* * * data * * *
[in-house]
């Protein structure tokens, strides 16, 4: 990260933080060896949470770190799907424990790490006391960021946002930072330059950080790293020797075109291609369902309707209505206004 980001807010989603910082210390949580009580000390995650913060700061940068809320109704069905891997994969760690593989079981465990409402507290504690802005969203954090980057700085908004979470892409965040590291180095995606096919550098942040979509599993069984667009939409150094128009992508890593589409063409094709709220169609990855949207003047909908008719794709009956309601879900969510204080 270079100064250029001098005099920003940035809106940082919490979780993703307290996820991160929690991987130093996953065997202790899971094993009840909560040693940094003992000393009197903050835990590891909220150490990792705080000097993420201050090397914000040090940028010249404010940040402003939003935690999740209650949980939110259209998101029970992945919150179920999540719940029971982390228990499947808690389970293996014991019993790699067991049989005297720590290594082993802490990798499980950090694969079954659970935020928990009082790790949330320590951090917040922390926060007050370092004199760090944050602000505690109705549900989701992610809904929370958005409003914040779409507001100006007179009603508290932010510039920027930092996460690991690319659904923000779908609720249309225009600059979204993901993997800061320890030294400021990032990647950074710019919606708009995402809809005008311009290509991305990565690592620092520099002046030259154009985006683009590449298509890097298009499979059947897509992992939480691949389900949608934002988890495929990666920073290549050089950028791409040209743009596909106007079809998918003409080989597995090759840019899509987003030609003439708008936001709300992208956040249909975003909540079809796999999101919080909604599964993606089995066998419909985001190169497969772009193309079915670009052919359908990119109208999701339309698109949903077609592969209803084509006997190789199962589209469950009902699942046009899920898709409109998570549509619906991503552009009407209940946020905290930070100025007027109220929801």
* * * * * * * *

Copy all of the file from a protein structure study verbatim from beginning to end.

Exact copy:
[in-house]
């Protein structure tokens, strides 16, 4: 990260933080060896949470770190799907424990790490006391960021946002930072330059950080790293020797075109291609369902309707209505206004 980001807010989603910082210390949580009580000390995650913060700061940068809320109704069905891997994969760690593989079981465990409402507290504690802005969203954090980057700085908004979470892409965040590291180095995606096919550098942040979509599993069984667009939409150094128009992508890593589409063409094709709220169609990855949207003047909908008719794709009956309601879900969510204080 270079100064250029001098005099920003940035809106940082919490979780993703307290996820991160929690991987130093996953065997202790899971094993009840909560040693940094003992000393009197903050835990590891909220150490990792705080000097993420201050090397914000040090940028010249404010940040402003939003935690999740209650949980939110259209998101029970992945919150179920999540719940029971982390228990499947808690389970293996014991019993790699067991049989005297720590290594082993802490990798499980950090694969079954659970935020928990009082790790949330320590951090917040922390926060007050370092004199760090944050602000505690109705549900989701992610809904929370958005409003914040779409507001100006007179009603508290932010510039920027930092996460690991690319659904923000779908609720249309225009600059979204993901993997800061320890030294400021990032990647950074710019919606708009995402809809005008311009290509991305990565690592620092520099002046030259154009985006683009590449298509890097298009499979059947897509992992939480691949389900949608934002988890495929990666920073290549050089950028791409040209743009596909106007079809998918003409080989597995090759840019899509987003030609003439708008936001709300992208956040249909975003909540079809796999999101919080909604599964993606089995066998419909985001190169497969772009193309079915670009052919359908990119109208999701339309698109949903077609592969209803084509006997190789199962589209469950009902699942046009899920898709409109998570549509619906991503552009009407209940946020905290930070100025007027109220929801």